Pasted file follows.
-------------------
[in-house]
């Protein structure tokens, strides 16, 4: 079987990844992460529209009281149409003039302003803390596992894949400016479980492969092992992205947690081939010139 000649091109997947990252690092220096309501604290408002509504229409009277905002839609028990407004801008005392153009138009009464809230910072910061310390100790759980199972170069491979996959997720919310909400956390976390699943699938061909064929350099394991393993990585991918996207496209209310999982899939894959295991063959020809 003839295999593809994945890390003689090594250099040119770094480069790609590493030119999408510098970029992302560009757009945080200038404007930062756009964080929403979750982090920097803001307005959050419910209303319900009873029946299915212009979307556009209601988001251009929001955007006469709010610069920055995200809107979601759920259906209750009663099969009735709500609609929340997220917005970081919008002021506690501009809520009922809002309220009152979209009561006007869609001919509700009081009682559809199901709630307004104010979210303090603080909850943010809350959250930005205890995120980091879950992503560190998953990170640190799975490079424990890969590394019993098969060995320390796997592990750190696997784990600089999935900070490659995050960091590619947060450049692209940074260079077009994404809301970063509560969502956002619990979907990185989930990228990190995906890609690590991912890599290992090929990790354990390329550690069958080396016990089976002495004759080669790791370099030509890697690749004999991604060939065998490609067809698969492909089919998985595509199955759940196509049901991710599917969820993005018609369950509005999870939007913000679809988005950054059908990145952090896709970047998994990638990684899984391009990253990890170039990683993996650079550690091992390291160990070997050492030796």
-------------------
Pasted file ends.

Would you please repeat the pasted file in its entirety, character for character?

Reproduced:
[in-house]
């Protein structure tokens, strides 16, 4: 079987990844992460529209009281149409003039302003803390596992894949400016479980492969092992992205947690081939010139 000649091109997947990252690092220096309501604290408002509504229409009277905002839609028990407004801008005392153009138009009464809230910072910061310390100790759980199972170069491979996959997720919310909400956390976390699943699938061909064929350099394991393993990585991918996207496209209310999982899939894959295991063959020809 003839295999593809994945890390003689090594250099040119770094480069790609590493030119999408510098970029992302560009757009945080200038404007930062756009964080929403979750982090920097803001307005959050419910209303319900009873029946299915212009979307556009209601988001251009929001955007006469709010610069920055995200809107979601759920259906209750009663099969009735709500609609929340997220917005970081919008002021506690501009809520009922809002309220009152979209009561006007869609001919509700009081009682559809199901709630307004104010979210303090603080909850943010809350959250930005205890995120980091879950992503560190998953990170640190799975490079424990890969590394019993098969060995320390796997592990750190696997784990600089999935900070490659995050960091590619947060450049692209940074260079077009994404809301970063509560969502956002619990979907990185989930990228990190995906890609690590991912890599290992090929990790354990390329550690069958080396016990089976002495004759080669790791370099030509890697690749004999991604060939065998490609067809698969492909089919998985595509199955759940196509049901991710599917969820993005018609369950509005999870939007913000679809988005950054059908990145952090896709970047998994990638990684899984391009990253990890170039990683993996650079550690091992390291160990070997050492030796």